Dance of the Moon and Oceans
Adapted from "Tides,"Scientific Explorations with Paul Doherty © 2003, rev. 18 November 2003, the Exploratorium.
In part A, children ages 10 to 13 discover how the Moon's gravitational pull causes the level of the ocean to rise and fall twice a day along most coastlines. Six children represent the oceans, solid Earth, Moon, and Sun and move their bodies to show the interactions of these elements. In part B, they consider what the Earth's tides might have been like if there were no Moon. They model the smaller tides that would be produced solely by the Sun. Allow 30 minutes for this activity.
Note that this activity is appropriate for older children (ages 10 to 13) who are able to explore the geometry of Sun-Earth-Moon relationships in three dimensions. Many children under 10 are not able to fully conceptualize the Earth's spherical nature and their relationship to it, and so they are unable to create an accurate mental model.
What's the Point
- The Moon's motion in orbit around the Earth and its gravitational pull results in an observable phenomenon at Earth's surface: tides.
- Tides are the daily rise and fall of ocean waters along coastlines. They reach a maximum height known as high tide and a minimum height known as low tide.
- Tides have important effects on marine life and ocean currents.
- The Sun also pulls on the Earth and oceans, contributing less than half of the total height of the tides.
- Without the Moon, Earth would have smaller tides generated only by the Sun's gravitational pull.
For the group:
- Images of high and low tide in the Bay of Fundy, preferably printed in color
- Optional: Images of high and low tide at a local ocean beach photographed from the same location, preferably printed in color
- 1 large, brown T-shirt
- 4 large, blue T-shirts
- 1 large, grey T-shirt
- 1 large, yellow T-shirt
- 4 blue scarves or strips of fabric
- Art supplies, such as colored pencils, crayons, and markers
- Books and videos about oceans, seashore animals, and tides for the children to check out after the program
- Books about the Moon and tides; for instance:
Moon and Tides
Rob Lang, Creative Teaching Press Inc., 2009, ISBN 1591987083
After providing basic information about the Moon, the author discusses eclipses, gravity, and tides. Appropriate for children ages 9–12.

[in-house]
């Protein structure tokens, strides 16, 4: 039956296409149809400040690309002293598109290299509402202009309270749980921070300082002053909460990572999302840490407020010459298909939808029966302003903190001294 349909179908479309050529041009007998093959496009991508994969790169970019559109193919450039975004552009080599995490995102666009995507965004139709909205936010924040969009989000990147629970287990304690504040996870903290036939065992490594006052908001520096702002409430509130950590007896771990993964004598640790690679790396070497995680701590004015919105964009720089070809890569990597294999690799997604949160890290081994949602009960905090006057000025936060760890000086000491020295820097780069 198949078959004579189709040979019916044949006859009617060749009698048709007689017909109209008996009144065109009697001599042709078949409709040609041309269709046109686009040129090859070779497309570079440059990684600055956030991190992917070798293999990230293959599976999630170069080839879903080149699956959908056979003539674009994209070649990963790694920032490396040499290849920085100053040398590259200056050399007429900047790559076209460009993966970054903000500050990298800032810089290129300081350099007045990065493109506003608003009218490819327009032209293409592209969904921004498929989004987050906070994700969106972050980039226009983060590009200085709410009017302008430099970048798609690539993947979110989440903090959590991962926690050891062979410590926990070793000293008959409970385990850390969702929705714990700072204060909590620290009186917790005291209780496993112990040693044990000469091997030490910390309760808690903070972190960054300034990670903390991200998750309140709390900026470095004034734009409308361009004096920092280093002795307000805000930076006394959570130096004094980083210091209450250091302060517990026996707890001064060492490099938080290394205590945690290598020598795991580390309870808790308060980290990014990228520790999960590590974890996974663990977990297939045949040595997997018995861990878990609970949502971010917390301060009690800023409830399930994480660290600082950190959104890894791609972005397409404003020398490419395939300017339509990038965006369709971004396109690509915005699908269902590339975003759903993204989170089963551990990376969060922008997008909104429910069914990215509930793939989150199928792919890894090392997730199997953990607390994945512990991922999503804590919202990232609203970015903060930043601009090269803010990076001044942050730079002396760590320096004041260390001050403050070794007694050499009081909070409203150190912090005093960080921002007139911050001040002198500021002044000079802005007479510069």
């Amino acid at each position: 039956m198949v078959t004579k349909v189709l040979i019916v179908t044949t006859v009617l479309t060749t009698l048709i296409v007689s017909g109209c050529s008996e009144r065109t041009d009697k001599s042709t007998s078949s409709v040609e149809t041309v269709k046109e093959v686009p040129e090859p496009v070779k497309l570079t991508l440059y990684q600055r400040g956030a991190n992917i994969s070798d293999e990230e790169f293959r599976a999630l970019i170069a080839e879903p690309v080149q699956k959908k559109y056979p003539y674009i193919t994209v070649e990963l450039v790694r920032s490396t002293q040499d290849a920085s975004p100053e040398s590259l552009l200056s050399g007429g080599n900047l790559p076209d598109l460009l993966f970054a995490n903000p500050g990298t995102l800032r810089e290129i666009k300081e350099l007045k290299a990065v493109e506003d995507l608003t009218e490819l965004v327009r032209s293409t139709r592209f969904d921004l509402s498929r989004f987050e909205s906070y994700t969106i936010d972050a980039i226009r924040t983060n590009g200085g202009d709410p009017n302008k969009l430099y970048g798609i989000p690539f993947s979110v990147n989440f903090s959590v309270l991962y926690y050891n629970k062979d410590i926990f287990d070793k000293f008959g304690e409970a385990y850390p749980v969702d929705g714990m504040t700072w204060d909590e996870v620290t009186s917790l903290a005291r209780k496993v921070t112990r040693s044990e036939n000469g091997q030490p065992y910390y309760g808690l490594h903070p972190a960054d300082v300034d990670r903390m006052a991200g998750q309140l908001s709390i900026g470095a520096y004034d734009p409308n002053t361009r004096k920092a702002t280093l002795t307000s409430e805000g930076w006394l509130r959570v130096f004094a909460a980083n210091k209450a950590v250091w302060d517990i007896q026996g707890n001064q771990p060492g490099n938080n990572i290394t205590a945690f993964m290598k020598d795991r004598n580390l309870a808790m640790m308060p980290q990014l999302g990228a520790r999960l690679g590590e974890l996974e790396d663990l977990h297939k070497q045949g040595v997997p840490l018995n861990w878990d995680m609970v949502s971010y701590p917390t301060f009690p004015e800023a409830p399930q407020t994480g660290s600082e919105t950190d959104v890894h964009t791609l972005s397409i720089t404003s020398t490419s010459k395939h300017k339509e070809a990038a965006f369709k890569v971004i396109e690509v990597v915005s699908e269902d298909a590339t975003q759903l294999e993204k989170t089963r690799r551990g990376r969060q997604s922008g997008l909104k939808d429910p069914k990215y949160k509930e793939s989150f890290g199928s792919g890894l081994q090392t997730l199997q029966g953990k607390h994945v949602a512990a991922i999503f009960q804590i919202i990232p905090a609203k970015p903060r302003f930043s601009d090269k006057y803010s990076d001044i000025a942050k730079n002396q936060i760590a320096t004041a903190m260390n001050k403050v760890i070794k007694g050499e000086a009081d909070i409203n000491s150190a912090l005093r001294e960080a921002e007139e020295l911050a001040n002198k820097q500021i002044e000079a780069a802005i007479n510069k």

Exploring Our Solar System
Sally Ride and Tam O'Shaughnessy, Crown Books for Young Readers, 2003, ISBN 0375812040
This well-illustrated book takes children ages 9–12 on a tour of the planets (and our Sun!) in our solar system. In addition to clear explanations of lunar phases and Earth's seasons and tides, this book includes a timeline of major events in the history of our planet.
For the children:
For the facilitator:
- Review the background information.
- Print images of high and low tide. You may choose to present images of the Bay of Fundy, or you may wish to provide your own photographs of a local coastline or from a beach vacation. Be sure to photograph high and low tide from the same location for easier comparison.
- Display several books and videos about oceans, seashore animals, and the Moon and tides in a place where the children can page through them before and after the activity. Encourage the children to check them out at the end of the program for further investigation.
Facilitator's Note: This activity builds upon the fact that the Moon has gravity, but the children may have false ideas about the concept of gravity. You may wish to first undertake the activity Heavyweight Champion: Jupiter, where children ages 9–13 can discover whether other planets and the Moon have gravity and what causes this natural force.Advanced learners may wish to explore the complex relationship between the Moon (and its phase), the Sun, and Earth. Older children may create their own tide wheels.
Part A: The Moon’s Gravity Creates Ocean Tides
1. Ask the children to consider the reason behind the difference between images of high and low tide. Show the images to the children and have them describe the differences between them. Guide their discussions toward identifying them as tides, and finally, toward relating the Moon as the main cause of that pattern.
- What do you notice about these pictures? There are four images of the Bay of Fundy (on the east coast of Canada) Two are satellite images, taken several months apart. Two were taken on the ground at different times on the same day. Each pair shows the water level at a different height, which in one image, left the boats grounded!
- Have you ever been to the coast and seen the ocean? Have you ever explored tide pools?
- What happens to the level of the ocean water over the course of a day? They rise and fall. In some places, this occurs once a day. In others, in occurs twice a day.
- What do we call this daily rise and fall of ocean waters along coastlines? Tides.
- What causes tides? The children may know that the Moon’s gravitational pull causes tides.
Add that the Sun's gravitational pull also helps create tides. However, the Moon's gravitational pull gives the tides their height and regular, daily pattern. An area's geographic location and the shape of the sea floor also affect the tide.